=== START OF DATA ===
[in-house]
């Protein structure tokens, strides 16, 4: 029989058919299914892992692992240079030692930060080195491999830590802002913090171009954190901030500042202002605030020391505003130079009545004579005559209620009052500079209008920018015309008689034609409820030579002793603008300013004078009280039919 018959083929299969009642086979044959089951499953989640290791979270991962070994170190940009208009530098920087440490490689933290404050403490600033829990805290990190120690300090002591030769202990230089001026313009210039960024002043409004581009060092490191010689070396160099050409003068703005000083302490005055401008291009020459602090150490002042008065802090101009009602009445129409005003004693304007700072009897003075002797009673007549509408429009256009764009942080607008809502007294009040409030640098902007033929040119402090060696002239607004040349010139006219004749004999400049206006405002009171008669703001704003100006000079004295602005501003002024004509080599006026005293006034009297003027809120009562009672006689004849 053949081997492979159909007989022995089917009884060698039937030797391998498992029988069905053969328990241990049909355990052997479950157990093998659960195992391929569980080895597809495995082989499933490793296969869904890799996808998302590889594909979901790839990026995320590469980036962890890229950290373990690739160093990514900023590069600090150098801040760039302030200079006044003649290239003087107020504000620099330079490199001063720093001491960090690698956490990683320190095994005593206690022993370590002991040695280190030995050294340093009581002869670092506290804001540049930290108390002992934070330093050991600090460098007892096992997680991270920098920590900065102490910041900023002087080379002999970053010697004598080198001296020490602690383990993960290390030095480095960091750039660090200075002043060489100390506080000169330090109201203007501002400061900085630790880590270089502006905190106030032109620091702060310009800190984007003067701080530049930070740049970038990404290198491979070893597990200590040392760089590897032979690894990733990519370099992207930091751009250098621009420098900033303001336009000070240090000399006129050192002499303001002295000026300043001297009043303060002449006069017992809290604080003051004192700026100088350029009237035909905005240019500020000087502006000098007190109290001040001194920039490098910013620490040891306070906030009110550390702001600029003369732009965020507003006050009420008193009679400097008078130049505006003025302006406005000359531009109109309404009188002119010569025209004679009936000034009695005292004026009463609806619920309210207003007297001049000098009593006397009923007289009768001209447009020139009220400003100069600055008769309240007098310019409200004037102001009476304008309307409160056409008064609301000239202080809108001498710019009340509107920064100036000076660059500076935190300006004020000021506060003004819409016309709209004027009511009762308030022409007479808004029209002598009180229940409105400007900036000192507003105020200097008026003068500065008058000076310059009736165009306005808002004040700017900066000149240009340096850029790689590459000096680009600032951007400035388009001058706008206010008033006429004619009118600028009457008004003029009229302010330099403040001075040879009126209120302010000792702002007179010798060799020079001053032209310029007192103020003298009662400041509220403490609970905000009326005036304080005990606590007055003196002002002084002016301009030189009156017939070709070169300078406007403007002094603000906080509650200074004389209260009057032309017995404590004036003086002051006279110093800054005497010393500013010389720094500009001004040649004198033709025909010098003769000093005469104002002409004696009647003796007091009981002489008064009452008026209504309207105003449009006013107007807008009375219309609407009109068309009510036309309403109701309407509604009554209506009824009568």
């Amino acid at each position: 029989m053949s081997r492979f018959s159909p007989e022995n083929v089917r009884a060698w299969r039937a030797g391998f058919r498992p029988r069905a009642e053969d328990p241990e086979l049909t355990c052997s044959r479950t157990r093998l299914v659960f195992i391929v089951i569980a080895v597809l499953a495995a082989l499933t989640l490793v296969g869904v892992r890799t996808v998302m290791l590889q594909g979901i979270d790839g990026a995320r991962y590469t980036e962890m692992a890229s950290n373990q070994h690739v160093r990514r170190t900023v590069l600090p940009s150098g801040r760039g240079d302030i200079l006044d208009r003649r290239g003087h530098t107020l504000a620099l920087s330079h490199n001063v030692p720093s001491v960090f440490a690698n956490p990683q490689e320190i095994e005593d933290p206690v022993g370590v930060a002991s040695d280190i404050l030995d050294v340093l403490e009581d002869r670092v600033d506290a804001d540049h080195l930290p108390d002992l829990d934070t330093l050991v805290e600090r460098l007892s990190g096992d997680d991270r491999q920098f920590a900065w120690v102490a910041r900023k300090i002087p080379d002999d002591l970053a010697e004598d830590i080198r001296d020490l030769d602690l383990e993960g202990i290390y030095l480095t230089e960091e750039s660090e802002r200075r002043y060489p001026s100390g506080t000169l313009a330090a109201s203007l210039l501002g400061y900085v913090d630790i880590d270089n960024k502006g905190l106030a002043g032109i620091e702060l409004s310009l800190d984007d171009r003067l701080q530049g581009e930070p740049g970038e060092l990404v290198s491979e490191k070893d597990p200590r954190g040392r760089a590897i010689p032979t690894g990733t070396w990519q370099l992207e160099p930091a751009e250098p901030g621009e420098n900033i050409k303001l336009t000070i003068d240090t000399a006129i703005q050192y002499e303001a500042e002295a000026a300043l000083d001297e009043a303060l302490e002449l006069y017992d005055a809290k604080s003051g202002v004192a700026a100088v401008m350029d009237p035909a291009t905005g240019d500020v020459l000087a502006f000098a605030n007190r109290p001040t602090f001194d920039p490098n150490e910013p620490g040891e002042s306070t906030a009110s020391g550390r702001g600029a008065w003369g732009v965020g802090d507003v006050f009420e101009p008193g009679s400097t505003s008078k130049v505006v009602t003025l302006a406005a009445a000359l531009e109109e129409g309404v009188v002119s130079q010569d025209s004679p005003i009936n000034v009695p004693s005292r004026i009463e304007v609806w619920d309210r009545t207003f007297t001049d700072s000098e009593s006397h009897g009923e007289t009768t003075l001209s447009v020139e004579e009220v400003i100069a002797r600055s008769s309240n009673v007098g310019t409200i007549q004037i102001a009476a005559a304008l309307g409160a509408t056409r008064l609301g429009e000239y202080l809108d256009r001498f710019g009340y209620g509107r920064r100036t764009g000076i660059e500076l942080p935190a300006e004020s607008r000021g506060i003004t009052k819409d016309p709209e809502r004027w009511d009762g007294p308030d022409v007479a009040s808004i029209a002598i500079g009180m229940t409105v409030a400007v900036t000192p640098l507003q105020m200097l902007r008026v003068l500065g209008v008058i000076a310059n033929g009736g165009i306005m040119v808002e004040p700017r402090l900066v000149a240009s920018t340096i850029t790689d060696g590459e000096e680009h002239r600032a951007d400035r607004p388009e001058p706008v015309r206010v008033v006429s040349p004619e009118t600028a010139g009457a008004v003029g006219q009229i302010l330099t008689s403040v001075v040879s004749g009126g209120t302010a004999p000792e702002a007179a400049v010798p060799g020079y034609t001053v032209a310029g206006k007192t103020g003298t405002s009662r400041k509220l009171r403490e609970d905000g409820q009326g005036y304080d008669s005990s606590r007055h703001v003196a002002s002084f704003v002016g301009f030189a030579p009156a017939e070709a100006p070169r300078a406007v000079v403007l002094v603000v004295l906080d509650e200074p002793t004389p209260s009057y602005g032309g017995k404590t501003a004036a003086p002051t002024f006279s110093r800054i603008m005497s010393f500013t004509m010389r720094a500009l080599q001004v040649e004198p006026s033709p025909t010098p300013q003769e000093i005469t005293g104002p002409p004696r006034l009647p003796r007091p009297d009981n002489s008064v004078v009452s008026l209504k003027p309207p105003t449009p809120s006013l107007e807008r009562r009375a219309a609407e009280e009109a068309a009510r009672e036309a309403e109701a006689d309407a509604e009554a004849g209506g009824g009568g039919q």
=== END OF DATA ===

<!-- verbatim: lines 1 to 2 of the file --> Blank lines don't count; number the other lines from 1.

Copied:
[in-house]
């Protein structure tokens, strides 16, 4: 029989058919299914892992692992240079030692930060080195491999830590802002913090171009954190901030500042202002605030020391505003130079009545004579005559209620009052500079209008920018015309008689034609409820030579002793603008300013004078009280039919 018959083929299969009642086979044959089951499953989640290791979270991962070994170190940009208009530098920087440490490689933290404050403490600033829990805290990190120690300090002591030769202990230089001026313009210039960024002043409004581009060092490191010689070396160099050409003068703005000083302490005055401008291009020459602090150490002042008065802090101009009602009445129409005003004693304007700072009897003075002797009673007549509408429009256009764009942080607008809502007294009040409030640098902007033929040119402090060696002239607004040349010139006219004749004999400049206006405002009171008669703001704003100006000079004295602005501003002024004509080599006026005293006034009297003027809120009562009672006689004849 053949081997492979159909007989022995089917009884060698039937030797391998498992029988069905053969328990241990049909355990052997479950157990093998659960195992391929569980080895597809495995082989499933490793296969869904890799996808998302590889594909979901790839990026995320590469980036962890890229950290373990690739160093990514900023590069600090150098801040760039302030200079006044003649290239003087107020504000620099330079490199001063720093001491960090690698956490990683320190095994005593206690022993370590002991040695280190030995050294340093009581002869670092506290804001540049930290108390002992934070330093050991600090460098007892096992997680991270920098920590900065102490910041900023002087080379002999970053010697004598080198001296020490602690383990993960290390030095480095960091750039660090200075002043060489100390506080000169330090109201203007501002400061900085630790880590270089502006905190106030032109620091702060310009800190984007003067701080530049930070740049970038990404290198491979070893597990200590040392760089590897032979690894990733990519370099992207930091751009250098621009420098900033303001336009000070240090000399006129050192002499303001002295000026300043001297009043303060002449006069017992809290604080003051004192700026100088350029009237035909905005240019500020000087502006000098007190109290001040001194920039490098910013620490040891306070906030009110550390702001600029003369732009965020507003006050009420008193009679400097008078130049505006003025302006406005000359531009109109309404009188002119010569025209004679009936000034009695005292004026009463609806619920309210207003007297001049000098009593006397009923007289009768001209447009020139009220400003100069600055008769309240007098310019409200004037102001009476304008309307409160056409008064609301000239202080809108001498710019009340509107920064100036000076660059500076935190300006004020000021506060003004819409016309709209004027009511009762308030022409007479808004029209002598009180229940409105400007900036000192507003105020200097008026003068500065008058000076310059009736165009306005808002004040700017900066000149240009340096850029790689590459000096680009600032951007400035388009001058706008206010008033006429004619009118600028009457008004003029009229302010330099403040001075040879009126209120302010000792702002007179010798060799020079001053032209310029007192103020003298009662400041509220403490609970905000009326005036304080005990606590007055003196002002002084002016301009030189009156017939070709070169300078406007403007002094603000906080509650200074004389209260009057032309017995404590004036003086002051006279110093800054005497010393500013010389720094500009001004040649004198033709025909010098003769000093005469104002002409004696009647003796007091009981002489008064009452008026209504309207105003449009006013107007807008009375219309609407009109068309009510036309309403109701309407509604009554209506009824009568």